The OSR market is currently dominated by quartz OSRs and, to a much lesser extent, silver/Teflon foils. With its metamaterial OSRs (meta-OSRs), the META-REFLECTOR consortium offers the best of both worlds: the space durability of quartz OSRs with the flexibility and ease of use of Ag/FEP foils. “Quartz OSRs tend to break during application. They are not compatible with curved or bendable radiator panels, and the only commercial alternative (Ag/FEP foils), whilst easier to handle and apply, does not age well in the space environment. Moreover, both technologies maintain high emissivity even at low temperature, which is a cause of heat losses during eclipses,” says Lucia Amorosi, Project Manager at Thales Alenia Space and coordinator of META-REFLECTOR. Meta-OSR coatings, on the other hand, have the potential to eliminate these problems. Thanks to the use of thermochromic metal oxide, they even feature temperature-variable emissivity, in turn enabling considerable power savings. The technology is also entirely based on durable and space-approved inorganic coatings, and it can be applied to flexible thin-film substances. Unlike quartz-OSRs, which are produced by depositing a continuous metal layer on the second (radiator-facing) surface of quartz tiles; meta-OSRs are produced by depositing a metal/dielectric metamaterial coating on the external (space-facing) surface of polymer foils. “We use the term ‘metamaterial’ to imply that one of the layers of the coating is patterned into a 2D array of nano-antennas. This patterning is accomplished by Nano Imprint Lithography, a technique that is easily scalable to large areas at fair costs,” Amorosi explains. Along with this coating, the team could also demonstrate a smart radiator using a similar metamaterial design. The latter allows for tuning the radiative cooling of the spacecraft using another type of metal oxide. The path to commercialisation Although the technology fully met the consortium’s initial expectations, Amorosi admits that there is still some work to do before it can be commercialized. “Further R&D work is needed to fabricate breadboards that fully meet the thermo-optical requirements of the application,” she points out. When this process will be completed, flexible and space-durable OSRs with temperature-variable emissivity will finally be available to satellite and spacecraft manufacturers. As the meta-OSRs can be implemented on extremely thin foils, the team envisages a large panel of space applications, from specialty MLI to solar sails, thermal covers for antennas and inflatable structures of different kinds and for different uses. “In principle, meta-OSRs could be used also in terrestrial applications such as super-cool roofs for energy efficient buildings. The main challenge here, however, is the relatively high cost of the technology,” says Amorosi. With META-REFLECTOR now completed, the consortium is actively looking for new funding opportunities to complete the development of their technology and build demonstrators that fully meet application requirements. Amorosi expects the technology to start being embedded on spacecrafts within the next 5 years.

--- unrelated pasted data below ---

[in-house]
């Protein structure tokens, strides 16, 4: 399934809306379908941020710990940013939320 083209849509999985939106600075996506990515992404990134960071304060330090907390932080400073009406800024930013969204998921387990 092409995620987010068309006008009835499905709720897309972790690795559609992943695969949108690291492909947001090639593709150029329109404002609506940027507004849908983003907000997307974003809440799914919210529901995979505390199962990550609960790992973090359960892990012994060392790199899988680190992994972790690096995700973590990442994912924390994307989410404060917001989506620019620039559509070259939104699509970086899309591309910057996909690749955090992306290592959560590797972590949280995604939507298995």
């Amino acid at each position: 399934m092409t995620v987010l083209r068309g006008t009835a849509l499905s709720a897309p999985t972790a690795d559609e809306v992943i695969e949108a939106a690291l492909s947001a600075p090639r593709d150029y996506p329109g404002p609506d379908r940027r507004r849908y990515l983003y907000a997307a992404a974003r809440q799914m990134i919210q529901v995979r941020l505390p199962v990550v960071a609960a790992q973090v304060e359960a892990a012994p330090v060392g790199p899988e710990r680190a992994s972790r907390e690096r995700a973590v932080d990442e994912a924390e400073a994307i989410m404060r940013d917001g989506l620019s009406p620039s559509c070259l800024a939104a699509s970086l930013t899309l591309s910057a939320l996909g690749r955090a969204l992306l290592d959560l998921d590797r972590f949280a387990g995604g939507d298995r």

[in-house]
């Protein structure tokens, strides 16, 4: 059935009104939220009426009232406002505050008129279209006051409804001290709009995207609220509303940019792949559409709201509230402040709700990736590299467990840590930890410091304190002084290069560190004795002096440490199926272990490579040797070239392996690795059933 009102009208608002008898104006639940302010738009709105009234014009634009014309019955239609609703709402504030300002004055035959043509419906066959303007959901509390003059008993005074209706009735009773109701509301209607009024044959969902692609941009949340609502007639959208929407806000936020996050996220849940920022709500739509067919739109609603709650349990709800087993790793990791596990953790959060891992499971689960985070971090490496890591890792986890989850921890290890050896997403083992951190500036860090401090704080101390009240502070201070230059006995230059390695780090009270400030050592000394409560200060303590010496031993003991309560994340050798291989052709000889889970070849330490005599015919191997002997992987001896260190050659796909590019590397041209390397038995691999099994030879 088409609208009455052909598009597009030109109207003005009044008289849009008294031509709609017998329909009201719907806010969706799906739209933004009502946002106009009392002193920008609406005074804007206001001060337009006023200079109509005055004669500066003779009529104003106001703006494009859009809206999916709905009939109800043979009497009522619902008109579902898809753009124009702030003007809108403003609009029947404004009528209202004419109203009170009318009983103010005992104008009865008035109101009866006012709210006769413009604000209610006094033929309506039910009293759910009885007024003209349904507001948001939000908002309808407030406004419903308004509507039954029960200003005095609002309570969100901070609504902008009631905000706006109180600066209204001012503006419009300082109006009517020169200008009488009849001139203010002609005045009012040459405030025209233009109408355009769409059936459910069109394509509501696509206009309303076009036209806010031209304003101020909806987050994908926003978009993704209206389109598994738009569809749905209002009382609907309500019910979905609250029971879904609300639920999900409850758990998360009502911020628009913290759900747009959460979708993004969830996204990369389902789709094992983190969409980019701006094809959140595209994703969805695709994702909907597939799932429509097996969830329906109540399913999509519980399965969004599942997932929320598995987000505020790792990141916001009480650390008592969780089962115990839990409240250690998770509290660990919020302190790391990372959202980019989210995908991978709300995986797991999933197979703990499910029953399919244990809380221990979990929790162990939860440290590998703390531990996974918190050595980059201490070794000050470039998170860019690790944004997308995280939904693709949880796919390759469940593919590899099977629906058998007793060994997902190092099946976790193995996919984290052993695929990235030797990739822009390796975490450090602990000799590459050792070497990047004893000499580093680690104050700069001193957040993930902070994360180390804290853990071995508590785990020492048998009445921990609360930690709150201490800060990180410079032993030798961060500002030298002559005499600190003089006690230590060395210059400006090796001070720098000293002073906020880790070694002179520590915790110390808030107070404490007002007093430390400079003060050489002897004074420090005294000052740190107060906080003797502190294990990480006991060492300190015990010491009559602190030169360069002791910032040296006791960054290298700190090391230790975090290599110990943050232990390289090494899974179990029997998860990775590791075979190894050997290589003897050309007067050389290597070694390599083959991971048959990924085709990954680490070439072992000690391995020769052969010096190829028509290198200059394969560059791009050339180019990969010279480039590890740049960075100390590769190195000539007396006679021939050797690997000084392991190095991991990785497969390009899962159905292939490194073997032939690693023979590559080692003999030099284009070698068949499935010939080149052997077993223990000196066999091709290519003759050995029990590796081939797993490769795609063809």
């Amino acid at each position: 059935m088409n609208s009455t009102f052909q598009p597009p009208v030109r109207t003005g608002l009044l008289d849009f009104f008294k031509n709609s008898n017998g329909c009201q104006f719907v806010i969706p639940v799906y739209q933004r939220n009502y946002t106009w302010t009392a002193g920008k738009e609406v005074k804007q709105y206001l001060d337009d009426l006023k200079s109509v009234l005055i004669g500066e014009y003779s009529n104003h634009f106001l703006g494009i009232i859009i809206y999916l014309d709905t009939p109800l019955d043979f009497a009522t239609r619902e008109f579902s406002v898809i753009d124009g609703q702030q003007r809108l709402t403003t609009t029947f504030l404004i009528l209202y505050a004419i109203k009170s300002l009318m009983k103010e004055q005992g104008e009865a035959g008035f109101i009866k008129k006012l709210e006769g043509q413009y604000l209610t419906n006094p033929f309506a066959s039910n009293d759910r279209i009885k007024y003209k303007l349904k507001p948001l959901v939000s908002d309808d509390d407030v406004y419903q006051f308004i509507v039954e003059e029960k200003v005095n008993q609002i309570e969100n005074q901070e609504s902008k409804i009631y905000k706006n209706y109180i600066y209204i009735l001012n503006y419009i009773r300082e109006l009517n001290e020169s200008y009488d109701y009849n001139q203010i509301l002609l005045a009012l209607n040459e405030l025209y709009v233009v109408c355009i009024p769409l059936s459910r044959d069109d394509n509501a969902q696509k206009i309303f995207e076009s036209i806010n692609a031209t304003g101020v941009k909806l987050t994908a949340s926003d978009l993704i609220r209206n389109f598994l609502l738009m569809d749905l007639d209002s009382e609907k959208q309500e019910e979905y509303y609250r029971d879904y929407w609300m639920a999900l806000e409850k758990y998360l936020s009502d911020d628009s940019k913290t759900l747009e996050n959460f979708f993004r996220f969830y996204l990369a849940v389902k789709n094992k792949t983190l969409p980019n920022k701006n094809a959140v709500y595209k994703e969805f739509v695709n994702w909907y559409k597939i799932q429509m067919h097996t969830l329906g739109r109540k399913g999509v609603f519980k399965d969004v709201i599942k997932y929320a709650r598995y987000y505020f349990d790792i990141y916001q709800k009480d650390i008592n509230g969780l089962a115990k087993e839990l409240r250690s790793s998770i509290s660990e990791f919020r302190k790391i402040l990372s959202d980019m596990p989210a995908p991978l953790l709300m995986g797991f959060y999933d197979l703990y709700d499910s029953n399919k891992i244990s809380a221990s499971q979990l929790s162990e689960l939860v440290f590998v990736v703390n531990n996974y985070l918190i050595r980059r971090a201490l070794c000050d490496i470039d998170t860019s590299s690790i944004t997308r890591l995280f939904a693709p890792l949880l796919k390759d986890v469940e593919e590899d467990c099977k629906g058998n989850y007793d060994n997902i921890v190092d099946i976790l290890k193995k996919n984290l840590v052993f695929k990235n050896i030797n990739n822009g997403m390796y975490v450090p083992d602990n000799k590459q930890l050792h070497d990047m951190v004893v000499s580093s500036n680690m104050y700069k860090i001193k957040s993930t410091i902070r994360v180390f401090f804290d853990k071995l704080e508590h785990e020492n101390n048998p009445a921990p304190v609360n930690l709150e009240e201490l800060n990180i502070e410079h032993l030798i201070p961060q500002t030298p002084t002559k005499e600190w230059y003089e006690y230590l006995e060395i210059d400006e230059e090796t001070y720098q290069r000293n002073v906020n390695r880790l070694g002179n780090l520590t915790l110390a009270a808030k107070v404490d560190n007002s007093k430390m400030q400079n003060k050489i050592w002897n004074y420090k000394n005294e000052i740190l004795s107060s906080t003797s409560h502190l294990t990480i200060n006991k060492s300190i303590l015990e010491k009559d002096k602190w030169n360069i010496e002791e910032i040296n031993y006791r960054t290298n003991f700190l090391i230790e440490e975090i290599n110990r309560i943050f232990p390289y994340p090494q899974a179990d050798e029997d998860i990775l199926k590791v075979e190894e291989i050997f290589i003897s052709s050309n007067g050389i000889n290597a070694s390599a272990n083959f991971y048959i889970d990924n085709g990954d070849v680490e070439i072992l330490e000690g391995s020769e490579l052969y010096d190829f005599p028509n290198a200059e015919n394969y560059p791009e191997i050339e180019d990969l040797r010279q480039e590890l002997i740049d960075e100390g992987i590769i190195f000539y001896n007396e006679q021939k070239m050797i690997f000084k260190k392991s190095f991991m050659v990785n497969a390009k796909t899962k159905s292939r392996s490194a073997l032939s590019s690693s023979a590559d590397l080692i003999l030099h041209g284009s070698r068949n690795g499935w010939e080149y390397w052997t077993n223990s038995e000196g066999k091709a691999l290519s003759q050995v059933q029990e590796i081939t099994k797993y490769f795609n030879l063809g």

META-REFLECTOR, metamaterials, OSR, optical solar reflector, smart radiator, quartz, thermochromic metal oxide, spacecraft, satellite, weight